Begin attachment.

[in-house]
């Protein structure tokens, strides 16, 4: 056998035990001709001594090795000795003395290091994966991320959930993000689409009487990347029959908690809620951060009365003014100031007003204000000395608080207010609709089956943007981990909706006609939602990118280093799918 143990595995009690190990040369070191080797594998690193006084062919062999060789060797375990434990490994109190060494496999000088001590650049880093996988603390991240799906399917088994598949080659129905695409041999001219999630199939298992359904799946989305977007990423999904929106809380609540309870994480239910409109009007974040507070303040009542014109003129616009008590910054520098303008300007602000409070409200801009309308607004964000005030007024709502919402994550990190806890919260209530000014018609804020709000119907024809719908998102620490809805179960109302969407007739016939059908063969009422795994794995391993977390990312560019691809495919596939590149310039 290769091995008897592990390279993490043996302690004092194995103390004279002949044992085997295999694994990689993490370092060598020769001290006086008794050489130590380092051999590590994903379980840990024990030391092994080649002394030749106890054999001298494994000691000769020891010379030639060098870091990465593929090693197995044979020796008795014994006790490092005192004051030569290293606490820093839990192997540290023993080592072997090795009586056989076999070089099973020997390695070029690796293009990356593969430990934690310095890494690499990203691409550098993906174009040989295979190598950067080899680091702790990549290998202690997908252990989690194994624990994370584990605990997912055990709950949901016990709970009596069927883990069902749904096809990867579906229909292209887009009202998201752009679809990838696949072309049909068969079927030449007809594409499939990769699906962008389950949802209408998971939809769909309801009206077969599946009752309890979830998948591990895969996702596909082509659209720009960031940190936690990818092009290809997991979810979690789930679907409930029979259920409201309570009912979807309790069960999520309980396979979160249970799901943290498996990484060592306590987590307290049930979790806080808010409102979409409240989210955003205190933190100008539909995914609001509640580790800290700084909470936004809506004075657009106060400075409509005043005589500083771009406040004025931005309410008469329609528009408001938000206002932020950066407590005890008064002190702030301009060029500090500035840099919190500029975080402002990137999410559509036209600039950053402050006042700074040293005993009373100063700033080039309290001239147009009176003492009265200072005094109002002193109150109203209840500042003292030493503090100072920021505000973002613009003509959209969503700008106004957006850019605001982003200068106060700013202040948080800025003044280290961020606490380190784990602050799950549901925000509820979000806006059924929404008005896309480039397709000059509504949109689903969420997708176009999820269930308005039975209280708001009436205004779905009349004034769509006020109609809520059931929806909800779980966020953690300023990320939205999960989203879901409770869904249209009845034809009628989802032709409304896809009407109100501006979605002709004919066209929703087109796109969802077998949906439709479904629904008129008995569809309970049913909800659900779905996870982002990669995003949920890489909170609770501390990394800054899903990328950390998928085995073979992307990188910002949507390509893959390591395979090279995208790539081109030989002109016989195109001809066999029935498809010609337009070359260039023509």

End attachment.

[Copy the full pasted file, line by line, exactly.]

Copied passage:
[in-house]
């Protein structure tokens, strides 16, 4: 056998035990001709001594090795000795003395290091994966991320959930993000689409009487990347029959908690809620951060009365003014100031007003204000000395608080207010609709089956943007981990909706006609939602990118280093799918 143990595995009690190990040369070191080797594998690193006084062919062999060789060797375990434990490994109190060494496999000088001590650049880093996988603390991240799906399917088994598949080659129905695409041999001219999630199939298992359904799946989305977007990423999904929106809380609540309870994480239910409109009007974040507070303040009542014109003129616009008590910054520098303008300007602000409070409200801009309308607004964000005030007024709502919402994550990190806890919260209530000014018609804020709000119907024809719908998102620490809805179960109302969407007739016939059908063969009422795994794995391993977390990312560019691809495919596939590149310039 290769091995008897592990390279993490043996302690004092194995103390004279002949044992085997295999694994990689993490370092060598020769001290006086008794050489130590380092051999590590994903379980840990024990030391092994080649002394030749106890054999001298494994000691000769020891010379030639060098870091990465593929090693197995044979020796008795014994006790490092005192004051030569290293606490820093839990192997540290023993080592072997090795009586056989076999070089099973020997390695070029690796293009990356593969430990934690310095890494690499990203691409550098993906174009040989295979190598950067080899680091702790990549290998202690997908252990989690194994624990994370584990605990997912055990709950949901016990709970009596069927883990069902749904096809990867579906229909292209887009009202998201752009679809990838696949072309049909068969079927030449007809594409499939990769699906962008389950949802209408998971939809769909309801009206077969599946009752309890979830998948591990895969996702596909082509659209720009960031940190936690990818092009290809997991979810979690789930679907409930029979259920409201309570009912979807309790069960999520309980396979979160249970799901943290498996990484060592306590987590307290049930979790806080808010409102979409409240989210955003205190933190100008539909995914609001509640580790800290700084909470936004809506004075657009106060400075409509005043005589500083771009406040004025931005309410008469329609528009408001938000206002932020950066407590005890008064002190702030301009060029500090500035840099919190500029975080402002990137999410559509036209600039950053402050006042700074040293005993009373100063700033080039309290001239147009009176003492009265200072005094109002002193109150109203209840500042003292030493503090100072920021505000973002613009003509959209969503700008106004957006850019605001982003200068106060700013202040948080800025003044280290961020606490380190784990602050799950549901925000509820979000806006059924929404008005896309480039397709000059509504949109689903969420997708176009999820269930308005039975209280708001009436205004779905009349004034769509006020109609809520059931929806909800779980966020953690300023990320939205999960989203879901409770869904249209009845034809009628989802032709409304896809009407109100501006979605002709004919066209929703087109796109969802077998949906439709479904629904008129008995569809309970049913909800659900779905996870982002990669995003949920890489909170609770501390990394800054899903990328950390998928085995073979992307990188910002949507390509893959390591395979090279995208790539081109030989002109016989195109001809066999029935498809010609337009070359260039023509």